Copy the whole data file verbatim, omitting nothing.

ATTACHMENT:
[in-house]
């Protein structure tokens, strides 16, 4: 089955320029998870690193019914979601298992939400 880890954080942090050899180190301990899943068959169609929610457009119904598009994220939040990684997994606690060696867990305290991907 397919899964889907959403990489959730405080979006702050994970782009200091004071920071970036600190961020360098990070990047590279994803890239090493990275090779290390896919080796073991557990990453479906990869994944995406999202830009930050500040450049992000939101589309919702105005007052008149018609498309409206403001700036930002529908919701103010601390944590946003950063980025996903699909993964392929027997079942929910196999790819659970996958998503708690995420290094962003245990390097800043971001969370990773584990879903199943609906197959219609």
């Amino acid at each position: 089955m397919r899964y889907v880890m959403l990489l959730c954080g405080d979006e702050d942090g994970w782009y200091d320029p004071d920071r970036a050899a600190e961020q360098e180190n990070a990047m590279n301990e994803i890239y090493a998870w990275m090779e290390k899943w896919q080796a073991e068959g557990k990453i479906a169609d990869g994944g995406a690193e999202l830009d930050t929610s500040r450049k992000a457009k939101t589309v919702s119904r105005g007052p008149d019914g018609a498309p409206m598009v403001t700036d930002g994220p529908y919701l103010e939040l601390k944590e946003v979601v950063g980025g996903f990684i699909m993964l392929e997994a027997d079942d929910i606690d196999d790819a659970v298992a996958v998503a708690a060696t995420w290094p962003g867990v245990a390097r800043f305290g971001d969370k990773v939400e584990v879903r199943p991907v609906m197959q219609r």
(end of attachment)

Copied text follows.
[in-house]
């Protein structure tokens, strides 16, 4: 089955320029998870690193019914979601298992939400 880890954080942090050899180190301990899943068959169609929610457009119904598009994220939040990684997994606690060696867990305290991907 397919899964889907959403990489959730405080979006702050994970782009200091004071920071970036600190961020360098990070990047590279994803890239090493990275090779290390896919080796073991557990990453479906990869994944995406999202830009930050500040450049992000939101589309919702105005007052008149018609498309409206403001700036930002529908919701103010601390944590946003950063980025996903699909993964392929027997079942929910196999790819659970996958998503708690995420290094962003245990390097800043971001969370990773584990879903199943609906197959219609």
């Amino acid at each position: 089955m397919r899964y889907v880890m959403l990489l959730c954080g405080d979006e702050d942090g994970w782009y200091d320029p004071d920071r970036a050899a600190e961020q360098e180190n990070a990047m590279n301990e994803i890239y090493a998870w990275m090779e290390k899943w896919q080796a073991e068959g557990k990453i479906a169609d990869g994944g995406a690193e999202l830009d930050t929610s500040r450049k992000a457009k939101t589309v919702s119904r105005g007052p008149d019914g018609a498309p409206m598009v403001t700036d930002g994220p529908y919701l103010e939040l601390k944590e946003v979601v950063g980025g996903f990684i699909m993964l392929e997994a027997d079942d929910i606690d196999d790819a659970v298992a996958v998503a708690a060696t995420w290094p962003g867990v245990a390097r800043f305290g971001d969370k990773v939400e584990v879903r199943p991907v609906m197959q219609r």